The GitHub integration allows you to manage your Platform.sh environments directly from your GitHub repository.
- Create a new environment when creating a branch or opening a pull request on GitHub.
- Rebuild the environment when pushing new code to GitHub.
- Delete the environment when merging a pull request.
At this time, the root/default branch of your GitHub repository must be
master, as that value is what will be used for the production environment on Platform.sh. As of October 2020 that is not the default name on GitHub anymore. You will need to change it before enabling a source integration.
We are actively working to make the production branch name configurable on Platform.sh, but at this time it cannot be changed.
To integrate your Platform.sh project with an existing GitHub repository, you first need to generate a token on your GitHub user profile. Simply go to your Settings, then select
Developer settings and click
Personal access tokens. Here you can Generate a new token.
Give it a description and then ensure the token has the following scopes:
- To integrate with public repositories:
- To integrate with your own private repositories:
- To integrate with your organization’s private repositories:
Copy the token and make a note of it (temporarily).
Note that for the integration to work, your GitHub user needs to have permission to push code to the repository.
Note that only the project owner can manage integrations.
Open a terminal window (you need to have the Platform.sh CLI installed). Enable the GitHub integration as follows:
platform integration:add --type=github --project=PLATFORMSH_PROJECT_ID --token=GITHUB-USER-TOKEN --repository=USER/REPOSITORY
PLATFORMSH_PROJECT_IDis the project ID for your Platform.sh project
GITHUB-USER-TOKENis the token you generated in step 1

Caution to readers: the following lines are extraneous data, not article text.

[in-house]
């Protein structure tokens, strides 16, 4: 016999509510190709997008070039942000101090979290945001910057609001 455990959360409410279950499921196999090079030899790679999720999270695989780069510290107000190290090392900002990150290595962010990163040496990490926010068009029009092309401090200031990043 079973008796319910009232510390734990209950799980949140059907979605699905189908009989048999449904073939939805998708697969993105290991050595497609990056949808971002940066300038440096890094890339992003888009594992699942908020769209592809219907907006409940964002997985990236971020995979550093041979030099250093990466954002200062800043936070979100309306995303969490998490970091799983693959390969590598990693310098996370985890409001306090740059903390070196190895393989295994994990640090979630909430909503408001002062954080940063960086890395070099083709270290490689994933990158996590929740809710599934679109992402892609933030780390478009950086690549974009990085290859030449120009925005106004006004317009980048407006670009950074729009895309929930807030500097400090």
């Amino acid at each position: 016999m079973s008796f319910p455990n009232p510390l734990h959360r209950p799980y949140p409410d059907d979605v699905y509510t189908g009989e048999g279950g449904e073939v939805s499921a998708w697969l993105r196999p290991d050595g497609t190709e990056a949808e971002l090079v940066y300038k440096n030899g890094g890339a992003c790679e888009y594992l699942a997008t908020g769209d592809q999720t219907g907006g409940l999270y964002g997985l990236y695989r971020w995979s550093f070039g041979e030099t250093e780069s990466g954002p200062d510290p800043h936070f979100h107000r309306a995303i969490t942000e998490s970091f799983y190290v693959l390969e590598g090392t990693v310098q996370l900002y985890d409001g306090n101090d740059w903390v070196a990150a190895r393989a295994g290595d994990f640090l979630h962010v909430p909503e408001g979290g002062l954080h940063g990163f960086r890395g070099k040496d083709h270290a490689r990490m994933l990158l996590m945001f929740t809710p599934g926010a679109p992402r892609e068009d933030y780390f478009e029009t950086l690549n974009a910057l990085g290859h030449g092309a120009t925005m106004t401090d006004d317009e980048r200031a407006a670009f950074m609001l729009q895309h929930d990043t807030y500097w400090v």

USERis your github user name
REPOSITORYis the name of the repository in github (not the git address)
Note that if your repository belongs to an organization, use
platform integration:add --type=github --project=abcde12345 --token=xxx --repository=platformsh/platformsh-docs
--fetch-branches: Track and deploy branches (true by default)
--prune-branches: Delete branches that do not exist in the remote GitHub repository (true by default)
--build-pull-requests: Track and deploy pull-requests (true by default)
--build-draft-pull-requests: If set to
true, draft pull requests will also have an environment created. If false they will be ignored. If
falsethis value is ignored. (
falseto have Platform.sh build the branch specified in a PR.
trueto build the result of merging the PR. (
--pull-requests-clone-parent-data: Set to
falseto disable cloning of parent environment data when creating a PR environment, so each PR environment starts with no data. (
--base-url: Only set if using GitHub Enterprise, hosted on your own server. If so, set this to the base URL of your private server (the part before the user and repository name).
The CLI will create the necessary webhook for you when there’s correct permission set in the given token.
Note that the
--prune-branches option depends on
--fetch-branches being enabled. If
--fetch-branches is disabled,
--prune-branches will automatically be set to false, even if specifically set to true.
If you see the message
Failed to read or write webhooks, you will need to add a webhook manually:
- Copy the hook URL shown in the message.
- Go to your GitHub repository and click Settings, select the Webhooks and Services tab, and click Add webhook.
- Paste the hook URL, choose application/json for the content type, choose “Send me everything” for the events you want to receive, and click Add webhook.
You can now start pushing code, creating new branches or opening pull requests directly on your GitHub repository.
Note that if you have created your account using the GitHub oAuth Login then in order to use the Platform CLI, you will need to setup a password.
You can then verify that your integration is functioning properly using the CLI command
Environments based on GitHub pull requests will have the correct ‘parent’ environment on Platform.sh; they will be activated automatically with a copy of the parent’s data.
However, environments based on (non-pull-request) branches cannot have parents; they will inherit directly from
master and start inactive by default.
When you run
platform get <projectID> or use the clone command shown in the “Git” dropdown in the management console to clone the project, you will actually be cloning from your remote integrated repository, so long as you have the appropriate access to do so.
Your GitHub repository is considered by Platform.sh to be the “source of truth” for the project. The project is only a mirror of that repository, and all commits should be pushed only to GitHub.